And the Tension Builds . . . Yawn

Alfred Hitchcock is often referred to as the master of suspense, but I find some of his movies dreary. The tension rises at a leisurely pace and there is nothing to relieve the single grey note of suspense. By the time I am halfway through one of his films, I hope that everyone dies and gets it over with.

For me, the problem with these movies is that they have no sense of humor. A bit of comic relief would give the films color, would make the suspense more surprising by comparison and the revelations more shocking. Anyone who is familiar with color knows that this works. Yellow is brighter in the presence of purple, its direct opposite on the color wheel, than in the presence of any other color, and purple is more vibrant in the presence of yellow.

I am trying to cultivate humor so that I don’t turn out to be a single-grey-note writer. I’m not planning to add slapstick to an otherwise serious story; nor am I planning to use a lot of clever quips and one-liners. They get annoying after a while, and overshadow the plot. A touch of quiet humor works just as well and makes readers (or film watchers) let down their guard so they are more susceptible to deadly thrusts.

There are many ways of being humorous. One can juxtapose different character types as I did in Daughter Am I. I did not intend for the book to be humorous, but parts of it ended up that way because of Mary’s relationship with the old gangsters. The humor did not come from the age difference but from value differences. The old gangsters had no problem breaking the law, and Mary did.

One can also have a character say or do the opposite of what is expected. The classic Lou Grant remark from Mary Tyler Moore is a good example: “You’ve got spunk,” a pause, then, “I hate spunk.” Or one can have a character struggle to come up with a witty remark and finally come out with a simple “Hi.”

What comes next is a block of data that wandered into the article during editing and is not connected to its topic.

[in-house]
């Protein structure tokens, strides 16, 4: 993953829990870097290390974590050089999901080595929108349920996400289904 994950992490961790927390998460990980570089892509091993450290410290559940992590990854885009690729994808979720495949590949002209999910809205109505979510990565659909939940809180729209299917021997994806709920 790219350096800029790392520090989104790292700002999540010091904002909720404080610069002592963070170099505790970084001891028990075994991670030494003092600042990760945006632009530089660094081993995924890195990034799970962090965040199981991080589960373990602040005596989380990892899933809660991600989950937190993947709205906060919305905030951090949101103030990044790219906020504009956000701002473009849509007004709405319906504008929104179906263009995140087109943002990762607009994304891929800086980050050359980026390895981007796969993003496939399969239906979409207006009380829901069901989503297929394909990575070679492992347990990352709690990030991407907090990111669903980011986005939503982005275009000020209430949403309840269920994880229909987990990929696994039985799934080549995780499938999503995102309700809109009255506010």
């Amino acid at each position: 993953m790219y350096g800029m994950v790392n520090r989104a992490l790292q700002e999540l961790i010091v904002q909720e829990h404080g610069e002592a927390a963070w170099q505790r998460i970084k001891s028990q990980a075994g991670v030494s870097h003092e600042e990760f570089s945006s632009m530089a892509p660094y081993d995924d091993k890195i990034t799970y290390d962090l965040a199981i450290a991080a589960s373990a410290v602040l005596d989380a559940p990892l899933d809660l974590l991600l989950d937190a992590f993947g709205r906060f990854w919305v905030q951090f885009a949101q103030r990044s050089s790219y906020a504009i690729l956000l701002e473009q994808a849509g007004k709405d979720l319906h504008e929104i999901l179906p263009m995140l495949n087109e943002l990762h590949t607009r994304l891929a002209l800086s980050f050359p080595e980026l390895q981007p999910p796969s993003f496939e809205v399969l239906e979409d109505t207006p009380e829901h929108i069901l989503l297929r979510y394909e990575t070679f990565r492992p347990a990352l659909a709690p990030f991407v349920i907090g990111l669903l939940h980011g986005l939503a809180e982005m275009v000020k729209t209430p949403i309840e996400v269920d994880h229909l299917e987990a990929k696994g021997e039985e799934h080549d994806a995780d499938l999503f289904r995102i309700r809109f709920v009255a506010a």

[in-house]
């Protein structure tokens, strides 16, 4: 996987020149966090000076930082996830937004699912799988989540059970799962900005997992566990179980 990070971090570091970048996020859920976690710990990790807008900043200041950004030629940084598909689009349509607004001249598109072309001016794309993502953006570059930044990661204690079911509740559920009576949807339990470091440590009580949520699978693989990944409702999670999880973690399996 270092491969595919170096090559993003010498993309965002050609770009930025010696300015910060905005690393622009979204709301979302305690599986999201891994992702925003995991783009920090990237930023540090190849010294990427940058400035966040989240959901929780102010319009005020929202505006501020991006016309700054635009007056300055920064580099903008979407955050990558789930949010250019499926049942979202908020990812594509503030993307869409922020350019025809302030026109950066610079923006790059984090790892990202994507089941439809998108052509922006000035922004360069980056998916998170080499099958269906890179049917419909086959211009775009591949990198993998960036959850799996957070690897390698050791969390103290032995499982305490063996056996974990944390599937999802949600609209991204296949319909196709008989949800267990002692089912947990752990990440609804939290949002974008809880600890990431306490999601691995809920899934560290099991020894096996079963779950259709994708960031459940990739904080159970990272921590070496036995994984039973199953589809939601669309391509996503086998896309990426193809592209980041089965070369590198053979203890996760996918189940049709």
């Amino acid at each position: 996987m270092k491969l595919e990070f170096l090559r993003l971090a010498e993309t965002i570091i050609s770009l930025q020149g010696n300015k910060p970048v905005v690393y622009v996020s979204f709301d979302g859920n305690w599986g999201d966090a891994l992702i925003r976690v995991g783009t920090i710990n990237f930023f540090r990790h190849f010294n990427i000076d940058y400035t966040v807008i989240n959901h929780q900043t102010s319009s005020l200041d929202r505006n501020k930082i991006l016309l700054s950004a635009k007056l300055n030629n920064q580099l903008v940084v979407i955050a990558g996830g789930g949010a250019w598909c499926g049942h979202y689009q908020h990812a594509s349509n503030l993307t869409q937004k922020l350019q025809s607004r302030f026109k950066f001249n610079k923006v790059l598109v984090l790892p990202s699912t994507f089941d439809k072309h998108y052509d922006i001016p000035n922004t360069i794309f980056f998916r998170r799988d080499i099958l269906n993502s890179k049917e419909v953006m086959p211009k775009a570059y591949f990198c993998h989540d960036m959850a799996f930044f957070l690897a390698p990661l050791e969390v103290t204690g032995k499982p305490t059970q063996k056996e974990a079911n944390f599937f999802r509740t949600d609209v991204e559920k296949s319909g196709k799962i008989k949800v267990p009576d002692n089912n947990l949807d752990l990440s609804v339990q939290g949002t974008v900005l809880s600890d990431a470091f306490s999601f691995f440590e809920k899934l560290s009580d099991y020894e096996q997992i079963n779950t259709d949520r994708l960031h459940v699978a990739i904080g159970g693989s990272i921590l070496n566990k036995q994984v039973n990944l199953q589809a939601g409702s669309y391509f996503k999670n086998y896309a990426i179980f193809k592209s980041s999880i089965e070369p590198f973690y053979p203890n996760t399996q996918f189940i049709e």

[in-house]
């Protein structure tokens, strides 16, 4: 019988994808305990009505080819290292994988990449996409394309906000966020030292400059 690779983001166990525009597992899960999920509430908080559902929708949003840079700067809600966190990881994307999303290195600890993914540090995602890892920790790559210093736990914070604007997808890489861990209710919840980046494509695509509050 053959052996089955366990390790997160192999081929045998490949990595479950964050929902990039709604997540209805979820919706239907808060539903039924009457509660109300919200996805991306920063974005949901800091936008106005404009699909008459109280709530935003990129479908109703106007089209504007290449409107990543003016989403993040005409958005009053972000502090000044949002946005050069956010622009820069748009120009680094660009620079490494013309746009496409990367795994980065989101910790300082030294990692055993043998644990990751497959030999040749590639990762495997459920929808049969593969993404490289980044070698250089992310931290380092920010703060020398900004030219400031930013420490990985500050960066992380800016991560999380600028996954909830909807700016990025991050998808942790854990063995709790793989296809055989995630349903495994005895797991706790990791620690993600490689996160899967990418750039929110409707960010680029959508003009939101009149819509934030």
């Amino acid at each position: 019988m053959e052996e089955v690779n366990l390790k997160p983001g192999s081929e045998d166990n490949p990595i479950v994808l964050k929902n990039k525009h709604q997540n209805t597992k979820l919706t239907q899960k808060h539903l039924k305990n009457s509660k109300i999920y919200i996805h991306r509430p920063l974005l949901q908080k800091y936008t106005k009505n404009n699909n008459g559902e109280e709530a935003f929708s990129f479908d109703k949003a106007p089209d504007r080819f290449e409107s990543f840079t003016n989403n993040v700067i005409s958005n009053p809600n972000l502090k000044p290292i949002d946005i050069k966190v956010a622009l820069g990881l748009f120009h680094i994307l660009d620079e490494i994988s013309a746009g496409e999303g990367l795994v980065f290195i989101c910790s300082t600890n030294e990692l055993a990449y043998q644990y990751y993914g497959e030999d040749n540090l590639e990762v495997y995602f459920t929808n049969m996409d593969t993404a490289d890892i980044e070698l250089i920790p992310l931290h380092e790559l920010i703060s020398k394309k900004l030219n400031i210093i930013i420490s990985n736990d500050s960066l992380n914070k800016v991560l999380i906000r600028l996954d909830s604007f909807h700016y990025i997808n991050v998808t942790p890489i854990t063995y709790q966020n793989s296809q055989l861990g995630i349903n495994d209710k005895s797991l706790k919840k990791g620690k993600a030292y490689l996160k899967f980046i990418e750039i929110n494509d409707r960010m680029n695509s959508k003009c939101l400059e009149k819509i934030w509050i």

Humor does not come naturally to me, but then, even funny people have to work at it. Agents and editors have rejected me because they say they don’t fall in love with my characters. Maybe a bit of humor will make my characters more lovable. It will certainly make writing them more fun. At the very least, they (and my books) will not be colorless.

One Response to “And the Tension Builds . . . Yawn”

  1. lynn doiron Says:

    Hi, Pat — are you trying to tell me that you found no humor in The Birds? [just kidding] But your comments did make me think about some of his flicks, the Cary Grant and Grace Kelly one and Cary and Audrey Hepburn and Doris Day and whoever the guy was, maybe Jimmy Stewart? and how elegant all the characters were, how elevated above the middle class life I grew up with/in. And the humor, I actually think there was some light humor intended in most of them, although probably not in The Birds, the humor was light and “affected” somehow. At least that’s how I’m remembering them now. Good article, by the way.
    p.s. the ghost story is titled In the Lake on my blog site handwording — I think that’s one you can access.

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